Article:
Using runtime verification to generate intrusion timelines from memory images

Every action carried out in a system is recorded and logged in memory. These actions, also known as events, could be of various types, such as: opening a file, downloading a file, or accessing a network. Analysing such events is useful for detecting security breaches and computer misuse.

However, events stored in memory are not always analysed, as there are various steps needed to put them into a timeline for easier analysis. Manual checking for any intrusion would be impractical, as it would be very time-consuming to go through all the events, which occur continuously. Hence, automated tools are important and are much needed in this scenario.

In this project, timelines were checked for any possible intrusions. This process was carried out over a number of stages, as outlined in Figure 1. The first step required is to create a memory image out of the memory. The next step entails extracting events from memory images and constructing the timeline using the Volatility framework. For testing, readily available memory images were used, while timelines without intrusions were created to assess the difference between the two.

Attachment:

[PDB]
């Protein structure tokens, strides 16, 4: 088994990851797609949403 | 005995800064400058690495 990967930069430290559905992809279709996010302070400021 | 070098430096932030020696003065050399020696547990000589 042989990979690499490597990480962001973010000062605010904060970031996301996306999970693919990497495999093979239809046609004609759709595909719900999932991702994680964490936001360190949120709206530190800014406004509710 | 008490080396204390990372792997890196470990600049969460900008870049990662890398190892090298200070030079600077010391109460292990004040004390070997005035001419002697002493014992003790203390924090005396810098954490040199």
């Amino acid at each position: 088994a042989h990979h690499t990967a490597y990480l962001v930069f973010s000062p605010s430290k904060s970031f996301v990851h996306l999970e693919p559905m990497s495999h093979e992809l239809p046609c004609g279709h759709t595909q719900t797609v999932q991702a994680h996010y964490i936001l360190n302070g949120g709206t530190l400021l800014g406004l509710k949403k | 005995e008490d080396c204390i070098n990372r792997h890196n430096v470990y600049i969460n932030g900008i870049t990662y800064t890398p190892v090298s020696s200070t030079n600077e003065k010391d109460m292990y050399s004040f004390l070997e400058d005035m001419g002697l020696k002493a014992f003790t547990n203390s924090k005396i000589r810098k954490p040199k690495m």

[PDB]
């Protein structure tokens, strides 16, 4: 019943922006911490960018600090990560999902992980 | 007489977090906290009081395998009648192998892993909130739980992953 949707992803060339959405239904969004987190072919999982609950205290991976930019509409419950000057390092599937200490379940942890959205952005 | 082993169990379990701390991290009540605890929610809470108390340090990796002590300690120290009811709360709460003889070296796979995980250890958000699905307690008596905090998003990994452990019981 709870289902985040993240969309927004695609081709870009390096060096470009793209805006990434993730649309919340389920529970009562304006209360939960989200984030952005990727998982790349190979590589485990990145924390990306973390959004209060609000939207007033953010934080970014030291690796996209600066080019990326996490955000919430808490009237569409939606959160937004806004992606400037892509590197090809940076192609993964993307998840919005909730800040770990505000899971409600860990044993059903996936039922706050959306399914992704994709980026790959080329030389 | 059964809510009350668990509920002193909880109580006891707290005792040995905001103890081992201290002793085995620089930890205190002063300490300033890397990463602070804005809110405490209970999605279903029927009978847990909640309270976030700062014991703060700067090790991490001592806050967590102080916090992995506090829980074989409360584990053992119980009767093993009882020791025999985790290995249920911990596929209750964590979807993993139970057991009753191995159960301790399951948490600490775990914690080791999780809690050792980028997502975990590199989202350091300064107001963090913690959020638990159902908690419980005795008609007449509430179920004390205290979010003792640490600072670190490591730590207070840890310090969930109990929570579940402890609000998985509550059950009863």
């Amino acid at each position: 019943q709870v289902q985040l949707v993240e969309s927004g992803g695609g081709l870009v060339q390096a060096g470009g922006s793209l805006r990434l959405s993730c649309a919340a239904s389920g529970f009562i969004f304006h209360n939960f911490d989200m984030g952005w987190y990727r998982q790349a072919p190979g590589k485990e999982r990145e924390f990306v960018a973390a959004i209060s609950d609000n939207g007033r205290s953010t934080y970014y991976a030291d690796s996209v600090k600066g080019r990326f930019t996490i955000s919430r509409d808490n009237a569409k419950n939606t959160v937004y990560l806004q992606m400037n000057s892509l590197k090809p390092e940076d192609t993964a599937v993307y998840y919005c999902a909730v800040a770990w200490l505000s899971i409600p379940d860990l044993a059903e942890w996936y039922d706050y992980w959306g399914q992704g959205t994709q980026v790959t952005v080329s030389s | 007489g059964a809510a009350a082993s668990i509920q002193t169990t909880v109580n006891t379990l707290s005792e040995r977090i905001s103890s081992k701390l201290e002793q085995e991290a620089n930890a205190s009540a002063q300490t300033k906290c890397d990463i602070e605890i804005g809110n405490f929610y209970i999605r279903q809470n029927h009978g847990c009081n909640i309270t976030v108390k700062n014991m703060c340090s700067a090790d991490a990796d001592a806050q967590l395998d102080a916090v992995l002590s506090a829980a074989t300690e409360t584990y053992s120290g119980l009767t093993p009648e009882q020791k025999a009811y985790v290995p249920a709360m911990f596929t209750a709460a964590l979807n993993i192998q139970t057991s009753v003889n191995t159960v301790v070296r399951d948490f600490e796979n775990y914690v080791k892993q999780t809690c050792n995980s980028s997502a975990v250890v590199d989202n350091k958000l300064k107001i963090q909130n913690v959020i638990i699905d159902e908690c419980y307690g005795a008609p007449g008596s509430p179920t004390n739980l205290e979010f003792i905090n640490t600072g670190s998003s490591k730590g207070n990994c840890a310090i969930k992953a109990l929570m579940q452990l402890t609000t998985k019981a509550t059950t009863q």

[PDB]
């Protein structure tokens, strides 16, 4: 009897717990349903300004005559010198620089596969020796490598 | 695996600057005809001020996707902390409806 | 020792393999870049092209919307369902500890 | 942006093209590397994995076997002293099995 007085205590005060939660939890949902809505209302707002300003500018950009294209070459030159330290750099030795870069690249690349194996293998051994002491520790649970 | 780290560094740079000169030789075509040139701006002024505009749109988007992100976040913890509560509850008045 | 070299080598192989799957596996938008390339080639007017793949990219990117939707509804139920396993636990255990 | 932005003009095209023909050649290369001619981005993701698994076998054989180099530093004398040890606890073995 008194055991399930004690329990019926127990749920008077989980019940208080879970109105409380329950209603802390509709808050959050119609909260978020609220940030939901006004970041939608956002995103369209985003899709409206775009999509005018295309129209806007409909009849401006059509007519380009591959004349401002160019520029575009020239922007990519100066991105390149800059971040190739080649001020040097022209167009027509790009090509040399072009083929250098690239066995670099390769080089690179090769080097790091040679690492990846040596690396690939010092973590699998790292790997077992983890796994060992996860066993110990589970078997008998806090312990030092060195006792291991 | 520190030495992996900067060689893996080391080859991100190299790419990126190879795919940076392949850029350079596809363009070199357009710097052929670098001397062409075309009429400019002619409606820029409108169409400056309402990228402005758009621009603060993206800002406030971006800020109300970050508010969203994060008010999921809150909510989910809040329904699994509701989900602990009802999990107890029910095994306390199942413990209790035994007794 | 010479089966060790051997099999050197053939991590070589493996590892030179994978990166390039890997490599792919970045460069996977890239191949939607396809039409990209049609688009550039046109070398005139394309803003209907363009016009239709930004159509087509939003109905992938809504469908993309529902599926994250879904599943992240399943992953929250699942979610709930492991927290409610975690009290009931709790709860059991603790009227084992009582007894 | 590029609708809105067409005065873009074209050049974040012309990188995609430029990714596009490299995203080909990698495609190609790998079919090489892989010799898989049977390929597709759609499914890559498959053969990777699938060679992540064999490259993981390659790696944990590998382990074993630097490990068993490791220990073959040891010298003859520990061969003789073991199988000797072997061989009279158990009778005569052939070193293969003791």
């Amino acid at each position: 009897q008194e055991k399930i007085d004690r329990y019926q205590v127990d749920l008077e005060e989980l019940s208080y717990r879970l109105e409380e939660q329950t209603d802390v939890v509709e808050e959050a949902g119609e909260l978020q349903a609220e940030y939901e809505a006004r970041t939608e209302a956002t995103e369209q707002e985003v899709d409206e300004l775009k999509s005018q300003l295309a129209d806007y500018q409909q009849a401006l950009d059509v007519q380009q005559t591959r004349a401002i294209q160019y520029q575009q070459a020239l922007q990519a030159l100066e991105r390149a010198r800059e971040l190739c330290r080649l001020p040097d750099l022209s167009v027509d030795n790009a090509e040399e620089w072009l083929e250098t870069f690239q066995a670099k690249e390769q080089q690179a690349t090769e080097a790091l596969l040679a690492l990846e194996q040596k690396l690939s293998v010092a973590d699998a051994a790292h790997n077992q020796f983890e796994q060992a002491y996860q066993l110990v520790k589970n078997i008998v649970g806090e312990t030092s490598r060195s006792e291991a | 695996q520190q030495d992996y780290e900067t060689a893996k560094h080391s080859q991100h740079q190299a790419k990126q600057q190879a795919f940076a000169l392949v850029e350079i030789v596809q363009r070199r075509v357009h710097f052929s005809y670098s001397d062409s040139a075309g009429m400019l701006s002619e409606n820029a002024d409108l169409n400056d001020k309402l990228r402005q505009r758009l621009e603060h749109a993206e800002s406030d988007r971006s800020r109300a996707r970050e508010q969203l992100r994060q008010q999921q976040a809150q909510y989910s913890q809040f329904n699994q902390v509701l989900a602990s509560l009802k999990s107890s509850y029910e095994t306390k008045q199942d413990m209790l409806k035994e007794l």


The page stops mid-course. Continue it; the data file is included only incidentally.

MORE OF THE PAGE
The main part involved runtime verification for checking these timelines for any intrusion. The LARVA toolset was used for the analysis, and the timelines were subject to rules to be followed, in the form of transitions. These transitions represent the moves between the states of the timelines. An output file was generated while checking for timelines and if any intrusion is found it would have been reported.

Figure 1. The stages of the process
Student: Jonathan Cutajar
Course: B.Sc. (Hons.) Computing Science
Supervisor: Dr Christian Colombo
Co-supervisor: Dr Mark Vella